Posted by: Scott Stewart, MSAc., Dipl.Ac., LAc.
Millions of people in America suffer from hypothyroidism and don’t even know it, because their doctor has missed the diagnosis as a result of not ordering the correct lab work. The majority of physicians opt to follow a subminimal protocol when ordering labs, and in the case of the thyroid, this only includes looking at thyroid stimulating hormone (TSH), which is a hormone produced in the pituitary.
Unfortunately, this is not enough to make a diagnosis of hypothyroid, because a patient’s TSH can be in the normal range in hypothyroid cases that involve under conversion of T4 (thyroxine) into the bioactive thyroid hormone T3 (triiodothyronine); the majority of which is metabolized in periphery.
What exactly is conversion?
The thyroid gland itself produces very little T4 and T3, in fact, 90% of what the thyroid releases is in the form of T4, which is converted into T3 (10xs more potent than T4) in peripheral tissues like the liver, kidneys, heart, brain, etc. This means that about 80% of the active thyroid hormone (T3) is produced outside the thyroid gland itself, with most of this taking place in the liver. When certain enzymes (iodine, tyrosine, glutathione, selenium, zinc, etc.) act on T4 it’s converted into bioactive T3, which is then pushed onto the receptor by vitamin D; of which many Americans are deficient.
What does thyroid hormone do?
What are some of the main causes of under conversion?
In my experience, under conversion in the American population is caused by a combination of factors that stem from the American lifestyle and the Standard American Diet (SAD diet). Contributing factors include:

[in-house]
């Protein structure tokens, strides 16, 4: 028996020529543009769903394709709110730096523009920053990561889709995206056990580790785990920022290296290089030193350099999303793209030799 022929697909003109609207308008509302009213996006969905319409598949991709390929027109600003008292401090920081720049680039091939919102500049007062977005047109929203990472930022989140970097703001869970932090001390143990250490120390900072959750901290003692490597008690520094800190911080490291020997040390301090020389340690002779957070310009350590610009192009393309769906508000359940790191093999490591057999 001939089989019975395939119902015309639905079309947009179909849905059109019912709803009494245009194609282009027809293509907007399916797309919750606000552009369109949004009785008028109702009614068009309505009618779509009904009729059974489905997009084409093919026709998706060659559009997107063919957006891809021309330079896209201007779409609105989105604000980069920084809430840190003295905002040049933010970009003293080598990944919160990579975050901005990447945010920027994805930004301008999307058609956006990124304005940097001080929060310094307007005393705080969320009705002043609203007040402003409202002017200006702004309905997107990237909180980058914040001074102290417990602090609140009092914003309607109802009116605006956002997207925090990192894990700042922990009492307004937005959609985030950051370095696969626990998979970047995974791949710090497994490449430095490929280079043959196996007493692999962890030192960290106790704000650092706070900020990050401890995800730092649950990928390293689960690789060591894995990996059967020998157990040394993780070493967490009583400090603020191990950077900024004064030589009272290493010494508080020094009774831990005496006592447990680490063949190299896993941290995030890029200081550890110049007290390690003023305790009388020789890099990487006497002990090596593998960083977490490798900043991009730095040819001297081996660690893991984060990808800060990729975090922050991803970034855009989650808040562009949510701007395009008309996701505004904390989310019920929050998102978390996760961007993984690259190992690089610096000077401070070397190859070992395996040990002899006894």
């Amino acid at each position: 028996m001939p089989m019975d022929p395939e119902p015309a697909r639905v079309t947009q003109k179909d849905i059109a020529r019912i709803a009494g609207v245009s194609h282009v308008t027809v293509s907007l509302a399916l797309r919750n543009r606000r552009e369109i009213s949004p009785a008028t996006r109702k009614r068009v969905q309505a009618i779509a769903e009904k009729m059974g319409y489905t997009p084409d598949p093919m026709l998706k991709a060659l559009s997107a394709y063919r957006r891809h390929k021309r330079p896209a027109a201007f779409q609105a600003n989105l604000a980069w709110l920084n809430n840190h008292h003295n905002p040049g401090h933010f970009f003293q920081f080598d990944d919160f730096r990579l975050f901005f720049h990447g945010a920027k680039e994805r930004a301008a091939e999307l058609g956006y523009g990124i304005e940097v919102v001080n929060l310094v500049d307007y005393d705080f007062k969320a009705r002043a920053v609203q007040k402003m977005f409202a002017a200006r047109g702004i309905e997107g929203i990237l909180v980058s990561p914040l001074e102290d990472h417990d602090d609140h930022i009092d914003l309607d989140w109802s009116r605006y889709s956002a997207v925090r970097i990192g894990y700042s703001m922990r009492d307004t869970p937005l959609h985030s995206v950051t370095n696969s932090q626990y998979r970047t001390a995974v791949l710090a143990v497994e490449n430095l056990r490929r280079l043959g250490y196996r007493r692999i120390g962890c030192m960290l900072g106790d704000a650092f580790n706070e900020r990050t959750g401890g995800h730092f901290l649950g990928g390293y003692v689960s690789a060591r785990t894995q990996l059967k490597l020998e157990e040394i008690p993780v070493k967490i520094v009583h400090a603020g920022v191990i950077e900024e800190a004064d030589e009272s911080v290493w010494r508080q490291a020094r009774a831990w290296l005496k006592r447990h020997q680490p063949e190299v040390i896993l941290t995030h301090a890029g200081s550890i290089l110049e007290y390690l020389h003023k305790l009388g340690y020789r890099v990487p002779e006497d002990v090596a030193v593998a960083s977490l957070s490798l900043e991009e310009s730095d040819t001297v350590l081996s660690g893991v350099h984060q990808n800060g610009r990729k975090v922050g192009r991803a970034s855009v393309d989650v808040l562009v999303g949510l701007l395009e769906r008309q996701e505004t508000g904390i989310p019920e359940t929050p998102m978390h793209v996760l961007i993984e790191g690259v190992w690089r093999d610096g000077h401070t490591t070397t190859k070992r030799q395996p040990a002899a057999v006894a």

Why Free T4 and Free T3 have to be tested?
Total T4 and Total T3 are not accurate indicators of how much of the hormone is availablefor the body to use, because they are bound to protein in the blood.
In contrast, Free T4 and Free T3 are not bound to any proteins, and therefore can be utilized by the body.
What should be tested and what are the optimal health ranges?
The only way to make an accurate assessment is to order a complete thyroid panel, which includes not only TSH, but also Free T4 and Free T3; all of which must be tested together, NOT SEPARATELY, since they are all relative to one another and can fluctuate due to certain variables.
For patients who have a history of autoimmune symptoms it is strongly recommended to also test for antibodies:
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